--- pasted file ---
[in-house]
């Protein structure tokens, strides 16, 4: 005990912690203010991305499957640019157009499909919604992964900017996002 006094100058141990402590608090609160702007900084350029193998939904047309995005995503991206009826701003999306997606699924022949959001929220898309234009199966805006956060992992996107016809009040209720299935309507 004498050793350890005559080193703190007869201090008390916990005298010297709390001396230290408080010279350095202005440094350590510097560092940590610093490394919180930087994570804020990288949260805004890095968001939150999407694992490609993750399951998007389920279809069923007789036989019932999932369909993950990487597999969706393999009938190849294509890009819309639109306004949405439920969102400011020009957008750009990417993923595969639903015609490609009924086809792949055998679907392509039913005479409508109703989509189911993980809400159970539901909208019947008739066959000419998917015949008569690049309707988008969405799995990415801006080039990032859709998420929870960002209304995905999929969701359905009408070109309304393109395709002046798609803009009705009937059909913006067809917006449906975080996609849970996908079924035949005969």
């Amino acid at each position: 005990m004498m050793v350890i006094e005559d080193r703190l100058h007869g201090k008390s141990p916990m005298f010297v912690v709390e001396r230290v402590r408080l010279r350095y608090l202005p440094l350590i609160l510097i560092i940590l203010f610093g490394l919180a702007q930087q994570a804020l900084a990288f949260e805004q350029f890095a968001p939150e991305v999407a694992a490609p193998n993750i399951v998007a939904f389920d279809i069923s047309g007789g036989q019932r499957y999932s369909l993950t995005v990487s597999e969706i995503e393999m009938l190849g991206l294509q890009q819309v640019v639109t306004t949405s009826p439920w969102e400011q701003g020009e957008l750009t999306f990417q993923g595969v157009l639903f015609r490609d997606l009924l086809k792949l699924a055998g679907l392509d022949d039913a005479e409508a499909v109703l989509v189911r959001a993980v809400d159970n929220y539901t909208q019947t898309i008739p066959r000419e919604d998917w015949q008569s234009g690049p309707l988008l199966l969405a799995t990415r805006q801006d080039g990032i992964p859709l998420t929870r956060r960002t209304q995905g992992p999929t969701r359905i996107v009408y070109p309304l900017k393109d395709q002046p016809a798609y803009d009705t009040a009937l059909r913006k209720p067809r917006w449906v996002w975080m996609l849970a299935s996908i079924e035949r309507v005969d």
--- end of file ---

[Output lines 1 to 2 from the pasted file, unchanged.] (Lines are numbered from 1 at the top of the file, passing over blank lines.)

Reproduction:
[in-house]
């Protein structure tokens, strides 16, 4: 005990912690203010991305499957640019157009499909919604992964900017996002 006094100058141990402590608090609160702007900084350029193998939904047309995005995503991206009826701003999306997606699924022949959001929220898309234009199966805006956060992992996107016809009040209720299935309507 004498050793350890005559080193703190007869201090008390916990005298010297709390001396230290408080010279350095202005440094350590510097560092940590610093490394919180930087994570804020990288949260805004890095968001939150999407694992490609993750399951998007389920279809069923007789036989019932999932369909993950990487597999969706393999009938190849294509890009819309639109306004949405439920969102400011020009957008750009990417993923595969639903015609490609009924086809792949055998679907392509039913005479409508109703989509189911993980809400159970539901909208019947008739066959000419998917015949008569690049309707988008969405799995990415801006080039990032859709998420929870960002209304995905999929969701359905009408070109309304393109395709002046798609803009009705009937059909913006067809917006449906975080996609849970996908079924035949005969």